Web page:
Experimental Living

10 Year Goals

I wrote these down before moving to Spain to frame and focus my time on living an authentic life, and to hold myself accountable along the way. The goals – some vague, some specific – are in no particular order, and unlike past ones, the process and journey are of more import than any particular end point or destination.

  1. Climb Denali
  2. Run UTMB
  3. Speak Spanish fluently
  4. Play Moonlight Sonata’s three movements
  5. Be a skilled outdoorsman
  6. Have a home in the mountains with a fireplace, wood stove, bookshelves and garden
  7. Entertain with storytelling and conversations
  8. Build and create
  9. Have a small family, prioritizing travel, experiences, non-traditional education & time together
  10. Write a book/memoir

Thinking about who and where I wanted to be in 10-years time – or more importantly the values and themes I wanted to prioritize over that period of time – brought into sharp contrast my priorities at the time but also the changes I needed to make in my life to prioritize moving forward what was truly important to me. After that it just takes the courage and faith to act.

Show & Tell

2020 OKRs

OKRs, or “Objectives and Key Results,” were an integral planning tool during my time at Opendoor. Done quarterly, we used this planning process to align the company top-to-bottom and bottom-to-top around specific goals (Objectives), while setting measurable outcomes (Key Results) to track our progress towards each – an organisational “where do we want to go?” (Objectives) and “how will we get there” (Key Results).

OKRs are not for everyone. As my Grandfather put it to me a few weeks ago, “Blake, my goal this year is just to make it to the end of the year upright.” Fair enough 🙂 Or like me last year, sometimes letting things unfold is the way to go. I kept 2019 fairly open-ended outside of training for UTMB. Coming out of 2019, however, I had a clearer picture for where I want to go this year, what space I still want to explore and fill, and how I want to focus my time and energy, so OKRs are a great fit for keeping me focused and pushing me along.

If you are interested in creating some of your own to push in some direction, whether creatively, intellectually or otherwise, feel free to use my OKRs and process, described below, for inspiration!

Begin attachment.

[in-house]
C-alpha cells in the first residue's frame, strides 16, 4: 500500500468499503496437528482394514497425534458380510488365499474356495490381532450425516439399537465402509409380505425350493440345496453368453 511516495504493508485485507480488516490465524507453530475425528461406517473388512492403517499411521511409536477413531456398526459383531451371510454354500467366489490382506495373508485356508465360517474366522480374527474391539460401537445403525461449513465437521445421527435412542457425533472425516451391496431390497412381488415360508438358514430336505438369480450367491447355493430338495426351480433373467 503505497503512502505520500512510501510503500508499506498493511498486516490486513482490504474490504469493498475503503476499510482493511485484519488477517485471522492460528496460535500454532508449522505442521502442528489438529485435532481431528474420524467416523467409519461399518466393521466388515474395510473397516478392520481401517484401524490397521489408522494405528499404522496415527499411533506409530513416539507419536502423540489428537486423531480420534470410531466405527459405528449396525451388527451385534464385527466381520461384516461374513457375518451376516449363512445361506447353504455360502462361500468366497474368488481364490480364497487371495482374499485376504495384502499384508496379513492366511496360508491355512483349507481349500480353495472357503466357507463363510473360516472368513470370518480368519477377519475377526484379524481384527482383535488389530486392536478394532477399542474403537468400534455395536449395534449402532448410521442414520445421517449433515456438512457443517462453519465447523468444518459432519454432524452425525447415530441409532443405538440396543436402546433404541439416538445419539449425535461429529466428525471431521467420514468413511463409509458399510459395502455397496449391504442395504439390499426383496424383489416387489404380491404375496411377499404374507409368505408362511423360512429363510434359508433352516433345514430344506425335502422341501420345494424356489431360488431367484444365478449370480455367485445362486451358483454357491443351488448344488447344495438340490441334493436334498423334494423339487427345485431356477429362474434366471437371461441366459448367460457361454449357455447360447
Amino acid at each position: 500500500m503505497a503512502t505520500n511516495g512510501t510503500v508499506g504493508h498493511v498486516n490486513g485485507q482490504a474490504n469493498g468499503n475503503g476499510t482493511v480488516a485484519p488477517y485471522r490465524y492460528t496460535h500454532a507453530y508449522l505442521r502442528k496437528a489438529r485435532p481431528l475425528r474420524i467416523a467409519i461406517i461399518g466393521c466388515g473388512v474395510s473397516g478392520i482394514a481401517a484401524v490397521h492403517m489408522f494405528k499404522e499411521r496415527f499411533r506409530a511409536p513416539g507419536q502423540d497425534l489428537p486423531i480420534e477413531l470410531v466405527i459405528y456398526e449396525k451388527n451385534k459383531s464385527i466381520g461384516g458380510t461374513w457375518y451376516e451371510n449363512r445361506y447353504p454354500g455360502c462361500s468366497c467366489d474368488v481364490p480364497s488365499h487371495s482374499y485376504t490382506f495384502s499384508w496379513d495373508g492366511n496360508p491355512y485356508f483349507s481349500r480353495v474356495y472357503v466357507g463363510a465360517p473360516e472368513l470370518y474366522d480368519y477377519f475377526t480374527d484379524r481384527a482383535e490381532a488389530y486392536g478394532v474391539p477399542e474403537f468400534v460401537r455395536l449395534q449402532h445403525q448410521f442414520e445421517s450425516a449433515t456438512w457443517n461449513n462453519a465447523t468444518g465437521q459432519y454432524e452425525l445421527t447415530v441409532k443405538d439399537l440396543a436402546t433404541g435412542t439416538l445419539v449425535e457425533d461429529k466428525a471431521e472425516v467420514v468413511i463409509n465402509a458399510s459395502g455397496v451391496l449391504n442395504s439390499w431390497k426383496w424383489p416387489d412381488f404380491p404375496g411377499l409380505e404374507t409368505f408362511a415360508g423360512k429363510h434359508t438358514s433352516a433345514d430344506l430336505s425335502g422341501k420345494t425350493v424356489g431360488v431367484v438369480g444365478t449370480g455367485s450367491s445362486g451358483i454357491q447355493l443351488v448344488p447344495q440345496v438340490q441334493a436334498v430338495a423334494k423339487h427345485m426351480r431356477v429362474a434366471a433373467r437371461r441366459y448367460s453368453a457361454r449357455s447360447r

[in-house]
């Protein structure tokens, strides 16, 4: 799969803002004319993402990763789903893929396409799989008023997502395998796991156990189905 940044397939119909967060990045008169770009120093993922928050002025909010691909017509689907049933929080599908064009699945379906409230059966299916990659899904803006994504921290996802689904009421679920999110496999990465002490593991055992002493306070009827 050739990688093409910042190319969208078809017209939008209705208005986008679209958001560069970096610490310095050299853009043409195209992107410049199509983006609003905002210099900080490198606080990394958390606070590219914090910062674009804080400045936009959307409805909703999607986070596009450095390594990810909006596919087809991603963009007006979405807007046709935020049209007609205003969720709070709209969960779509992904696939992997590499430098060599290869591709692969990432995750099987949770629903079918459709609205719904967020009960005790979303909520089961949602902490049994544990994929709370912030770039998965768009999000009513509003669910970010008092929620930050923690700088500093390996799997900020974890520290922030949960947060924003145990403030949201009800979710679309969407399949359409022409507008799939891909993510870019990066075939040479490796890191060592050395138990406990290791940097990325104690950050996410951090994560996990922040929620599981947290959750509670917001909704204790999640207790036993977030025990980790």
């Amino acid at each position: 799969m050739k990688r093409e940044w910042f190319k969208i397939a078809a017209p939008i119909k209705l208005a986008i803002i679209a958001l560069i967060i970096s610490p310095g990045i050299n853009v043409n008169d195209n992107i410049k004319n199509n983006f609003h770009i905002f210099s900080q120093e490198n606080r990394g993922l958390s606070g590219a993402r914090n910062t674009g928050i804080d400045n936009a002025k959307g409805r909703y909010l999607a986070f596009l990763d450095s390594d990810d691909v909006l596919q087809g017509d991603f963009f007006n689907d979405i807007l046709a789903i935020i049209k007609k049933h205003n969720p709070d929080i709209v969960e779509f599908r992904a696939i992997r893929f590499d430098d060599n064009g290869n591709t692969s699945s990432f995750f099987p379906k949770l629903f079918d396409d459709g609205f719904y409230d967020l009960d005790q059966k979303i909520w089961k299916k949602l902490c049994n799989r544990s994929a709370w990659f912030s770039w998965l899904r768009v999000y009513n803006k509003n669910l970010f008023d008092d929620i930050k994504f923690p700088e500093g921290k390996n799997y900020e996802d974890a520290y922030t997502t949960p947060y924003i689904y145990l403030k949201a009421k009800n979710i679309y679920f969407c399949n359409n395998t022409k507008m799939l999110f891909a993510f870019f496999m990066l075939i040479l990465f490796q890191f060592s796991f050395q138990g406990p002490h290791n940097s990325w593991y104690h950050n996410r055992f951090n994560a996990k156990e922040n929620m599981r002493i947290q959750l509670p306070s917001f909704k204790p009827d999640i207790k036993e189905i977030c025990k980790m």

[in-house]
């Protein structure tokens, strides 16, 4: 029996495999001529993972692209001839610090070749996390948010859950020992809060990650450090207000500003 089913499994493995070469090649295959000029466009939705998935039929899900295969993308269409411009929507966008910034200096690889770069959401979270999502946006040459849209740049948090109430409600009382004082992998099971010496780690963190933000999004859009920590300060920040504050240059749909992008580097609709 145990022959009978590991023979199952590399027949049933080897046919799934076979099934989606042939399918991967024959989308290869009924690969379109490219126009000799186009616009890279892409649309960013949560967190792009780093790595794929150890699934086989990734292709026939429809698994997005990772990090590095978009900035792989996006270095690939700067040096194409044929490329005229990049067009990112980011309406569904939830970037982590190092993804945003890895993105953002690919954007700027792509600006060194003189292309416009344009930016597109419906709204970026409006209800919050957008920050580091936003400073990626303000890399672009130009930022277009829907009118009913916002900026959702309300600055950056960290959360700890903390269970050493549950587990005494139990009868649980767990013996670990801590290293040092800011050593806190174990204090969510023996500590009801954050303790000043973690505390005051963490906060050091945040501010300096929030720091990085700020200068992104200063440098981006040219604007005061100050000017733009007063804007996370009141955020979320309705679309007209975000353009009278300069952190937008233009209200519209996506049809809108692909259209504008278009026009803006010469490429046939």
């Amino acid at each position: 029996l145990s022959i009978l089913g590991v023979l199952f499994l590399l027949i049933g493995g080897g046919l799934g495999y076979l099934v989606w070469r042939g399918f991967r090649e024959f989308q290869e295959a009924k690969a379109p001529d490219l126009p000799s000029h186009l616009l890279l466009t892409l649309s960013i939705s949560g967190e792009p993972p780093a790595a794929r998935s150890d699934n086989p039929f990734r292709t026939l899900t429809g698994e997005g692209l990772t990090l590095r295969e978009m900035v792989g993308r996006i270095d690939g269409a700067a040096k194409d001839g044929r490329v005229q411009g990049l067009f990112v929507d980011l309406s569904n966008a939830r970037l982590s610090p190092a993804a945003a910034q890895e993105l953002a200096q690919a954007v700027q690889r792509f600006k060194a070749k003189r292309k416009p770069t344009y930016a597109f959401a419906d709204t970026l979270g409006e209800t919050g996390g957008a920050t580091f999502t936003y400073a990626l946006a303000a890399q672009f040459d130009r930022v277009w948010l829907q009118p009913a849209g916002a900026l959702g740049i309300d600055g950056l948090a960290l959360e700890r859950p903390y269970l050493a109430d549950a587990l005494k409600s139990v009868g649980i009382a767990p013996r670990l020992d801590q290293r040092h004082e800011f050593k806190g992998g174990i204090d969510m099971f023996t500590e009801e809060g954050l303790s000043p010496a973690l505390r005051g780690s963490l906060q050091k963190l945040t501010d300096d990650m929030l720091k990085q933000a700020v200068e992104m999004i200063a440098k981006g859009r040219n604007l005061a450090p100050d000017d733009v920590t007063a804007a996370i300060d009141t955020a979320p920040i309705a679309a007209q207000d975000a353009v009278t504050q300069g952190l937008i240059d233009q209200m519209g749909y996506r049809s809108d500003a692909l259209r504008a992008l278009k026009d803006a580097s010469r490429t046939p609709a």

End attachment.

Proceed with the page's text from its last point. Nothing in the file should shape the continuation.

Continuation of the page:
Experimental Living

2020: WILD

Wild is my word for 2020. I came across it twice while flipping through magazines in late November as Andrea, our moms and I began piecing together our Vision Boards for 2020 from cut-up parts of magazines in what has become a fun and creative annual pastime in setting our intentions for the year ahead. We also choose a word for the year – a capstone to our final boards that captures their essence, and our year ahead, in a single word. “Wild” spoke to me.

Already I knew 2020 would include spending time in the mountains of Norway, where Andrea and I had a few weeks prior bought a home to fix-up, as either a summer home or forever home. Our time last summer in a tiny cabin just below the glacier in Bionnassay, France was intimate, cozy, simple and connected to nature in a way that I’ve yearned to get back to ever since leaving, and that Andrea was open to re-discovering in a more permanent way with our home in Norway. The more I read and think, the more I slow down, the more I yearn to be wild, to break free. Of what I am still discovering, but I know at a very deep level I feel most peaceful, most grounded and most connected to everything around me when I am part of nature – part of its pulses and rhythms and equilibriums.

Show & Tell

November Roundup

Pro Skier Trying to Ski Best Routes Before It’s Too Late (Youtube)
We Are Running Out of Air (The Atlantic)
The Sustainability Myth – Interview with Yvon Chouinard (Fast Company)
World thirst for oil keeps growing, with SUVs a key culprit (AP)
Money Is the Oxygen on Which the Fire of Global Warming Burns (The New Yorker)
I’m a conservative Republican. Climate change is real. (Politico)
Hey, Jeff Bezos: I work for Amazon – and I’m protesting against your firm’s climate inaction (The Guardian)
A relatively painless guide to cutting plastic out of your life (Fast Company)
Partisans Switch Sides in Presidential Attributes Trade-Off (Gallup)
For the first time in history, U.S. billionaires paid a lower tax rate than the working class last year (Washington Post)
The Rich Really Do Pay Lower Taxes Than You (NYT)